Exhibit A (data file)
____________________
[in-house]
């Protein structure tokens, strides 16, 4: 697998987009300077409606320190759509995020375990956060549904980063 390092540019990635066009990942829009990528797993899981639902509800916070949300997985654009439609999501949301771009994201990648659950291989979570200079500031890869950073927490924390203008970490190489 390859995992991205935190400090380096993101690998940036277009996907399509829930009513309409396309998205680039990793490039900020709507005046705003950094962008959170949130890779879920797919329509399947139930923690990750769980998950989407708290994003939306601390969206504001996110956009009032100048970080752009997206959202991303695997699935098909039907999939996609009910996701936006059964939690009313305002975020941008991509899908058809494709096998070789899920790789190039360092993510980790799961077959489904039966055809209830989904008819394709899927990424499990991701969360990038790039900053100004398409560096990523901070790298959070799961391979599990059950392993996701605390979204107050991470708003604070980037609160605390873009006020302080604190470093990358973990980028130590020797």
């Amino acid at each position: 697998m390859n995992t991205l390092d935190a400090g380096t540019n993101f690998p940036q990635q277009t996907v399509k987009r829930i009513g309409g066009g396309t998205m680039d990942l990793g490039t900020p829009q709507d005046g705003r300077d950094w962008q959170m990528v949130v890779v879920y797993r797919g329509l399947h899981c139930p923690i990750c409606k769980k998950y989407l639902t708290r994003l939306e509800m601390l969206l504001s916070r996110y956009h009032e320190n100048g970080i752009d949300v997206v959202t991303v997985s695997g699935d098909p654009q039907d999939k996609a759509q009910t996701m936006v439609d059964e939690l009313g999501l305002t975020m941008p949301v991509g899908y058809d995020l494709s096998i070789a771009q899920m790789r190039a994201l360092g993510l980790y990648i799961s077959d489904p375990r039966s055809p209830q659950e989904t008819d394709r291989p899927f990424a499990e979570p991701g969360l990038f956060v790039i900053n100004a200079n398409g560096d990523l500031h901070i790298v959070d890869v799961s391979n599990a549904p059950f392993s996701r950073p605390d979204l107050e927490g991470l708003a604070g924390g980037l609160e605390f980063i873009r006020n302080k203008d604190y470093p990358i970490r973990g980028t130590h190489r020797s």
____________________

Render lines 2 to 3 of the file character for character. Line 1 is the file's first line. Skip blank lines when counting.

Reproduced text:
């Protein structure tokens, strides 16, 4: 697998987009300077409606320190759509995020375990956060549904980063 390092540019990635066009990942829009990528797993899981639902509800916070949300997985654009439609999501949301771009994201990648659950291989979570200079500031890869950073927490924390203008970490190489 390859995992991205935190400090380096993101690998940036277009996907399509829930009513309409396309998205680039990793490039900020709507005046705003950094962008959170949130890779879920797919329509399947139930923690990750769980998950989407708290994003939306601390969206504001996110956009009032100048970080752009997206959202991303695997699935098909039907999939996609009910996701936006059964939690009313305002975020941008991509899908058809494709096998070789899920790789190039360092993510980790799961077959489904039966055809209830989904008819394709899927990424499990991701969360990038790039900053100004398409560096990523901070790298959070799961391979599990059950392993996701605390979204107050991470708003604070980037609160605390873009006020302080604190470093990358973990980028130590020797």
């Amino acid at each position: 697998m390859n995992t991205l390092d935190a400090g380096t540019n993101f690998p940036q990635q277009t996907v399509k987009r829930i009513g309409g066009g396309t998205m680039d990942l990793g490039t900020p829009q709507d005046g705003r300077d950094w962008q959170m990528v949130v890779v879920y797993r797919g329509l399947h899981c139930p923690i990750c409606k769980k998950y989407l639902t708290r994003l939306e509800m601390l969206l504001s916070r996110y956009h009032e320190n100048g970080i752009d949300v997206v959202t991303v997985s695997g699935d098909p654009q039907d999939k996609a759509q009910t996701m936006v439609d059964e939690l009313g999501l305002t975020m941008p949301v991509g899908y058809d995020l494709s096998i070789a771009q899920m790789r190039a994201l360092g993510l980790y990648i799961s077959d489904p375990r039966s055809p209830q659950e989904t008819d394709r291989p899927f990424a499990e979570p991701g969360l990038f956060v790039i900053n100004a200079n398409g560096d990523l500031h901070i790298v959070d890869v799961s391979n599990a549904p059950f392993s996701r950073p605390d979204l107050e927490g991470l708003a604070g924390g980037l609160e605390f980063i873009r006020n302080k203008d604190y470093p990358i970490r973990g980028t130590h190489r020797s």